In South Africa, our soft drinks market is primarily dominated by Coca-cola and its products, with Pepsi and a few local brands fighting for a piece of the pie. But there may be a soft drink that you’ve never had the chance to try: Dr Pepper.
You wouldn’t be blamed for not picking this up while shopping as it’s generally more expensive than other drinks. Why? Because Dr Pepper is imported and not manufactured locally in South Africa. Which is a bit odd since we have Snapple in SA (Snapple is a part of Dr Pepper in the US), but the country has a long and weird history with popular overseas food brands.
What exactly is Dr Pepper?
It’s a carbonated soft drink with a unique flavour and isn’t quite what you’d describe as a cola. And while it is supposedly a pepper-style flavour, I think it tastes closer to a mixture of cherry and marzipan. It’s a drink that’s made out of the same stuff put on fancy Christmas Cakes and a mixture of little red berries. Strange, right?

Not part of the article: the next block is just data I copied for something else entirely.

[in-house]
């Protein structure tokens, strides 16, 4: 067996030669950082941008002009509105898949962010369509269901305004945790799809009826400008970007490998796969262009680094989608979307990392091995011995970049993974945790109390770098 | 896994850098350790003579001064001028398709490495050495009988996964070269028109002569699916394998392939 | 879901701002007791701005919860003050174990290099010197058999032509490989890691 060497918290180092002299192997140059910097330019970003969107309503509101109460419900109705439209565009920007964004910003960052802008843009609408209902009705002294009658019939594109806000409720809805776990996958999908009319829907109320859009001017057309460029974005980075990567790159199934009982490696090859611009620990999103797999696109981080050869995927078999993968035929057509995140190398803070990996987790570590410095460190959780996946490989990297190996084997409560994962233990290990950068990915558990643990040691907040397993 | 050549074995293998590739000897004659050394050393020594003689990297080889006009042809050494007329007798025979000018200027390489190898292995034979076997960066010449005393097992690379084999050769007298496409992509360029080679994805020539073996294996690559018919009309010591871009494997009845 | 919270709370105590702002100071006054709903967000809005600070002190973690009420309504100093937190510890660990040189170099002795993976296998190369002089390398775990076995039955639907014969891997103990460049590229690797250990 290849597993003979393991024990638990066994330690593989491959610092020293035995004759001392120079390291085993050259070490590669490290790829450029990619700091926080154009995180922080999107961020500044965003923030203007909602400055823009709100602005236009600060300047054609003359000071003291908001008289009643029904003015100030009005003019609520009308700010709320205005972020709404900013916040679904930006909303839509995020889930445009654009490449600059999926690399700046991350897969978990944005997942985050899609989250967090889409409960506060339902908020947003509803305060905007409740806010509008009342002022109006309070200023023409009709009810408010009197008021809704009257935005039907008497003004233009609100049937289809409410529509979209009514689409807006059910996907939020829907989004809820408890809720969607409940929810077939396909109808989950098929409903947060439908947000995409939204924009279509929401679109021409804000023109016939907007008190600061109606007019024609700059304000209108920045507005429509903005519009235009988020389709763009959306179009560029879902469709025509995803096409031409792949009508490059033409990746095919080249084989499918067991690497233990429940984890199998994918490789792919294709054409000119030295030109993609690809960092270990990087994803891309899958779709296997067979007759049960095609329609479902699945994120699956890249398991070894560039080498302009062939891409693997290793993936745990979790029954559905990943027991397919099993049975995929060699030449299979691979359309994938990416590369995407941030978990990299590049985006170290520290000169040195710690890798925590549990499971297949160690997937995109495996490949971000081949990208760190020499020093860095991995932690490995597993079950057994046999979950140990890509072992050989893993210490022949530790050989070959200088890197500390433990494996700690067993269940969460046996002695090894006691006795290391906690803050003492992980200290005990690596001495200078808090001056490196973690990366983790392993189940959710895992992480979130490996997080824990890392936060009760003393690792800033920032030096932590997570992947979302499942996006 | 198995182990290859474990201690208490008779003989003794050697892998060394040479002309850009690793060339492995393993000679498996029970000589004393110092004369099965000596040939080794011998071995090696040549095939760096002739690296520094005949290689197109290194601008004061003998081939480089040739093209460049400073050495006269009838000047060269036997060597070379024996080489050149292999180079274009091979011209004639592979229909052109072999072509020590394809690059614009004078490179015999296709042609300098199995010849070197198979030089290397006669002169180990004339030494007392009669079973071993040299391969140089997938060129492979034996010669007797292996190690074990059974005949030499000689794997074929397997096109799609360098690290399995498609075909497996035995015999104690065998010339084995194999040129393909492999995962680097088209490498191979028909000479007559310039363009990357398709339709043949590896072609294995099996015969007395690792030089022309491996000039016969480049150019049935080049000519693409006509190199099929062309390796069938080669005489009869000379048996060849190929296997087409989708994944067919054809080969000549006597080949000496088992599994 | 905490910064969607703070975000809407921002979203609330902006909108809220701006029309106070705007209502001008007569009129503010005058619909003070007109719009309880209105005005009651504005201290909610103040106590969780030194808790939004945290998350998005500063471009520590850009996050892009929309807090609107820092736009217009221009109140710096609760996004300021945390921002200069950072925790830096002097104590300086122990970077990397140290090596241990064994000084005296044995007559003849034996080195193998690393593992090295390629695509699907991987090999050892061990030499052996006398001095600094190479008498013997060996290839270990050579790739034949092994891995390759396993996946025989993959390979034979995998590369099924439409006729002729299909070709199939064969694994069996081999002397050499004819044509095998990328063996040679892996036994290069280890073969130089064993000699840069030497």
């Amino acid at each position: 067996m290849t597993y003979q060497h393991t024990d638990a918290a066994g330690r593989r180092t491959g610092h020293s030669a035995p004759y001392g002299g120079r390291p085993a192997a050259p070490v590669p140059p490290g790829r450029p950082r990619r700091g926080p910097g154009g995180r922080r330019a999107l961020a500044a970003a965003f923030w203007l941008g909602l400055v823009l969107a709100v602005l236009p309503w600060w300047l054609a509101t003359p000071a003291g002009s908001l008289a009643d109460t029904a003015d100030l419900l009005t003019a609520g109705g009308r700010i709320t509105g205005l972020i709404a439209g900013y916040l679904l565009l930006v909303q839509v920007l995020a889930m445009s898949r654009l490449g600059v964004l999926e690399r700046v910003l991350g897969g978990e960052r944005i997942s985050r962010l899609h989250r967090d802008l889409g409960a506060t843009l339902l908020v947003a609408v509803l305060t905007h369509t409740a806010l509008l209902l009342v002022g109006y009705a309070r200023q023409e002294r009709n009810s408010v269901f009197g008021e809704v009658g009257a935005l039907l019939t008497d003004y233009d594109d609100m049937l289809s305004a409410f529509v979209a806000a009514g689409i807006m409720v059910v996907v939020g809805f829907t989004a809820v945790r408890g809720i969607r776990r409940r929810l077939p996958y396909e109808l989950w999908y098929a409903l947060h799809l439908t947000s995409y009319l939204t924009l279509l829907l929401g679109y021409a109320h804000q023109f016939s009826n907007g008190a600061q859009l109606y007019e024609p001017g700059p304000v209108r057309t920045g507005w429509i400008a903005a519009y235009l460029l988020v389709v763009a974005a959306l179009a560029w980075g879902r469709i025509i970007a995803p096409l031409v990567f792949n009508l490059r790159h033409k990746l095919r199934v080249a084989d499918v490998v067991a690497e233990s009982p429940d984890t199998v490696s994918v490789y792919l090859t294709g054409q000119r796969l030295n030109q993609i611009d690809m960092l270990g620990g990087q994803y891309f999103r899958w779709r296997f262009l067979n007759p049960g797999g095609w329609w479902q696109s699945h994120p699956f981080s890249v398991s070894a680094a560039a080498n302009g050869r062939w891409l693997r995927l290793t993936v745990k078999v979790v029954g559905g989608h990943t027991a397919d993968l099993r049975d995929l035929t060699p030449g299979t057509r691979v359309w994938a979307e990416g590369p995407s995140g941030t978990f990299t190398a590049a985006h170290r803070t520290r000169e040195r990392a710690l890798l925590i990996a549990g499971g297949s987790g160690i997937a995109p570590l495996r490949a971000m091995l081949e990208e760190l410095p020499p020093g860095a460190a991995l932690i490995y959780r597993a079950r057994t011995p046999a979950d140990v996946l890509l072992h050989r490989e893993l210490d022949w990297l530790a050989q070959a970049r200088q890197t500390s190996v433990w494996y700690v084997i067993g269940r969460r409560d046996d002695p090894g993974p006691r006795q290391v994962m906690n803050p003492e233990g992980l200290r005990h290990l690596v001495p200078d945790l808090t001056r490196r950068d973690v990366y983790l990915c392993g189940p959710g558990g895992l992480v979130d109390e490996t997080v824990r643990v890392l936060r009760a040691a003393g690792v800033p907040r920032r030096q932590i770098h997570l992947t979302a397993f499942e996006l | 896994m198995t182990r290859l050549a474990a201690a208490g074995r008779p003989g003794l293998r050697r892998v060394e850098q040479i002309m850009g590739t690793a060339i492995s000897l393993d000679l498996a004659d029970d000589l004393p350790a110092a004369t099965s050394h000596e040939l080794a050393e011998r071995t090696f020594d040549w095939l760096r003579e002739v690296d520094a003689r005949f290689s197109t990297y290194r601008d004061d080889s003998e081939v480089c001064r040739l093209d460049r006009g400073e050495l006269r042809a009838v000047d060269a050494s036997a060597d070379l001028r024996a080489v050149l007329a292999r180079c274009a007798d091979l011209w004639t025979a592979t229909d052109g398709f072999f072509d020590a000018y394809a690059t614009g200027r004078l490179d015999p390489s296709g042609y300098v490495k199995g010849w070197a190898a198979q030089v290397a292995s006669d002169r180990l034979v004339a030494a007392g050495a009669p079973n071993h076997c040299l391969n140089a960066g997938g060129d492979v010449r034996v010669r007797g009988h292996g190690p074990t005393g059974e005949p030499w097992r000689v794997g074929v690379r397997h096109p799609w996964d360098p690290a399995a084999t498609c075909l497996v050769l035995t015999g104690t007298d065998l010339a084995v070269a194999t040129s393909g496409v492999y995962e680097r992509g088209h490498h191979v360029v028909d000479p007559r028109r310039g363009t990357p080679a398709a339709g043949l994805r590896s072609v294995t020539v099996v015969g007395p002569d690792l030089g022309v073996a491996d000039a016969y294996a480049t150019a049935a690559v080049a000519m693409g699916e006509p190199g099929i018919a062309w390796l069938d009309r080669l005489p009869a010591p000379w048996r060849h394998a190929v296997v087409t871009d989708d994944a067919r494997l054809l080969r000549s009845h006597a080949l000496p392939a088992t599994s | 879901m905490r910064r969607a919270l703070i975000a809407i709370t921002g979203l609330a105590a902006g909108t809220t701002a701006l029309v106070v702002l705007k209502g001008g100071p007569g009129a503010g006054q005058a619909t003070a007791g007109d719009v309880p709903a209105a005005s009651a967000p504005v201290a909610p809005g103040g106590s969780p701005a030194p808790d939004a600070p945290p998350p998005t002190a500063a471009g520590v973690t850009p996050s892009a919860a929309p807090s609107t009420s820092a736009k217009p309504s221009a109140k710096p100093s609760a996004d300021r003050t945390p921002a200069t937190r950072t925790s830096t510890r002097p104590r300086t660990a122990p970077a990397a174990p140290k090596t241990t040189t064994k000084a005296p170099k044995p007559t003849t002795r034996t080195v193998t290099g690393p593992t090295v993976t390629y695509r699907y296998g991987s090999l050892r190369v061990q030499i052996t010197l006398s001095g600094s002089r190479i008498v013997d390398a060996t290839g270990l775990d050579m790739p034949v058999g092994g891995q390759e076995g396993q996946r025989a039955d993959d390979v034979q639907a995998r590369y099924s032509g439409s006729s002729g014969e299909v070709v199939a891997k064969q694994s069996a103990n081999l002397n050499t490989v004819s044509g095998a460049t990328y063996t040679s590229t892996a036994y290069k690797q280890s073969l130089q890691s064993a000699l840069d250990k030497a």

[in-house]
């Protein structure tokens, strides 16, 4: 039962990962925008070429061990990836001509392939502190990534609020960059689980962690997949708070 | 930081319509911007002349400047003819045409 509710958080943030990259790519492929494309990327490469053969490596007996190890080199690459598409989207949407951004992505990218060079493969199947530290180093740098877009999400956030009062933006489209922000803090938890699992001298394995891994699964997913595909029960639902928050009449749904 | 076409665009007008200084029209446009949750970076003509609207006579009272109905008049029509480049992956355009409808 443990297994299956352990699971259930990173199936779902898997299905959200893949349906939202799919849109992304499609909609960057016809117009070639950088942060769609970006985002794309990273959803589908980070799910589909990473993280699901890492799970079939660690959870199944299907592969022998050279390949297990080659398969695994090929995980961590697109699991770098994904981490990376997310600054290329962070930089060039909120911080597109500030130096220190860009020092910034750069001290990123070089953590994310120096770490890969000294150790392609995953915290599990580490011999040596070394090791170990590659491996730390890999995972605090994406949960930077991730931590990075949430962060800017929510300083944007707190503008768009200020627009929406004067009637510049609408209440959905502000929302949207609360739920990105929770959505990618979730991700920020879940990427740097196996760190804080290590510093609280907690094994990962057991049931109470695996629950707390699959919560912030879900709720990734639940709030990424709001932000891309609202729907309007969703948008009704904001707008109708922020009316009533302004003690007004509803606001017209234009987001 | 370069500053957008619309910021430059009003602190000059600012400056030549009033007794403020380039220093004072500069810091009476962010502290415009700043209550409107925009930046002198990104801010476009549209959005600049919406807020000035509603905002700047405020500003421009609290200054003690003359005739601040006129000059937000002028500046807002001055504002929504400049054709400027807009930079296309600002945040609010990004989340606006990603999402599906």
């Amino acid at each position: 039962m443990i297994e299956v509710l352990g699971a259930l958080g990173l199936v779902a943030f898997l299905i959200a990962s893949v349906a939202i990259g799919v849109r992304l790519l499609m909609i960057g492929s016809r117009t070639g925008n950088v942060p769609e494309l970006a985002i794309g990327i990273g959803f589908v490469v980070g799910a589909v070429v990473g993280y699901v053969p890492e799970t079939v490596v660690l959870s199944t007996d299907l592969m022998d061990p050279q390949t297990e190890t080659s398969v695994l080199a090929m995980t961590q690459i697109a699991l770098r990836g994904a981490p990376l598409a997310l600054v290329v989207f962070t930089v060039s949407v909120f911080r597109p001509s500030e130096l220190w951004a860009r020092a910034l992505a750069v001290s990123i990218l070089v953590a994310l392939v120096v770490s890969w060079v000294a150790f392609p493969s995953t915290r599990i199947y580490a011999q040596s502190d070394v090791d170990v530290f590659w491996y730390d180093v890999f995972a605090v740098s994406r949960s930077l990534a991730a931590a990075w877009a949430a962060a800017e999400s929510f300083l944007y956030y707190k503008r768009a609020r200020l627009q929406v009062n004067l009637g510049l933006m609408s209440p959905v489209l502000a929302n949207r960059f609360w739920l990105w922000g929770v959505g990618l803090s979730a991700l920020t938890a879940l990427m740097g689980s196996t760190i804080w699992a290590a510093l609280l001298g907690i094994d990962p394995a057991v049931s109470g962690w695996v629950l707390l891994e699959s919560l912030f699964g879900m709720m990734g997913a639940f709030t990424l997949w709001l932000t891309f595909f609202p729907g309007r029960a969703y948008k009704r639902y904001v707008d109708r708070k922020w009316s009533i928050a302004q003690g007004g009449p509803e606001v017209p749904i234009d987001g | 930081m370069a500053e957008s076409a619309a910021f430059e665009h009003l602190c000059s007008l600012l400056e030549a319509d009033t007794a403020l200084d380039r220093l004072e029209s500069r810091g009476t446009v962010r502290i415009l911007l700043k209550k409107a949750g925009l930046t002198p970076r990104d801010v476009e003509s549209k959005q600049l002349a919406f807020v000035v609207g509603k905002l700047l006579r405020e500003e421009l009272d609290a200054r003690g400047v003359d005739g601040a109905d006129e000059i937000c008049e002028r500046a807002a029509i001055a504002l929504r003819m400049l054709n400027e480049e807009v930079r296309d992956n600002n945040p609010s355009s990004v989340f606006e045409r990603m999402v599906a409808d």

Lately, it has become one of my favourite soft drinks and I just can’t get enough of it. It has even pushed the once mighty Cherry Coke out of a core position in my personal list of favourite drinks.
These are the flavours I’ve tried so far and where I’ve purchased them from (pictured above):
- Dr Pepper (US Import) – Raru
- Dr Pepper (UK Import) – Rosmead Spar
- Dr Pepper Cherry – Raru
- Dr Pepper Vanilla and Cherry – Rosmead Spar
Out of all of those, the US Dr Pepper and Cherry are my favourites. I found the Vanilla and Cherry was not only expensive (R25 a can from Spar), but tasted too close to standard Cherry to make it unique in any way.
Dr Pepper vs. Dr Pepper
There is a reason I listed both the US and UK imports of the drink: they have different flavours. Due to different food regulations in the US and UK, these identical drinks don’t taste quite so identical. While the US version is created with high fructose corn syrup, giving it a nice sweet taste, the UK version uses natural and artificial sweeteners, which gives it a disappointing aftertaste. If you’ve bought any Lucozade in the last few months – which switched out sugars for sweeteners in 2017 – you’ll know what I’m talking about.
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